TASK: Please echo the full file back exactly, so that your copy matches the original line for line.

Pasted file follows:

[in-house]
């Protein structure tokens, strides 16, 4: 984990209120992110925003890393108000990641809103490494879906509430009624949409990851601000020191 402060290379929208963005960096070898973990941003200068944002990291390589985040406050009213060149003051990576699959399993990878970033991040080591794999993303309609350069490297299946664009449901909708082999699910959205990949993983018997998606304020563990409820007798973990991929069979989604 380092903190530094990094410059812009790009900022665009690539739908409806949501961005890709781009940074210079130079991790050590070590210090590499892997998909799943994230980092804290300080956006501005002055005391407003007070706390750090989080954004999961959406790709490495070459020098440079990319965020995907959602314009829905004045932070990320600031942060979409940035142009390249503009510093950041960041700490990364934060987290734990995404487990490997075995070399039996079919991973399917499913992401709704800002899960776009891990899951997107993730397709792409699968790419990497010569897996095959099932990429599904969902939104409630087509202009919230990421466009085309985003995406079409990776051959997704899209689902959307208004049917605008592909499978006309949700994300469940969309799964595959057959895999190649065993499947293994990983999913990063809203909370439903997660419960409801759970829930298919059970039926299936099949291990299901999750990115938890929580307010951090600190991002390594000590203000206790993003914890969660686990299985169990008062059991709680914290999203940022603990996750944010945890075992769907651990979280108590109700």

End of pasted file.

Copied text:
[in-house]
């Protein structure tokens, strides 16, 4: 984990209120992110925003890393108000990641809103490494879906509430009624949409990851601000020191 402060290379929208963005960096070898973990941003200068944002990291390589985040406050009213060149003051990576699959399993990878970033991040080591794999993303309609350069490297299946664009449901909708082999699910959205990949993983018997998606304020563990409820007798973990991929069979989604 380092903190530094990094410059812009790009900022665009690539739908409806949501961005890709781009940074210079130079991790050590070590210090590499892997998909799943994230980092804290300080956006501005002055005391407003007070706390750090989080954004999961959406790709490495070459020098440079990319965020995907959602314009829905004045932070990320600031942060979409940035142009390249503009510093950041960041700490990364934060987290734990995404487990490997075995070399039996079919991973399917499913992401709704800002899960776009891990899951997107993730397709792409699968790419990497010569897996095959099932990429599904969902939104409630087509202009919230990421466009085309985003995406079409990776051959997704899209689902959307208004049917605008592909499978006309949700994300469940969309799964595959057959895999190649065993499947293994990983999913990063809203909370439903997660419960409801759970829930298919059970039926299936099949291990299901999750990115938890929580307010951090600190991002390594000590203000206790993003914890969660686990299985169990008062059991709680914290999203940022603990996750944010945890075992769907651990979280108590109700």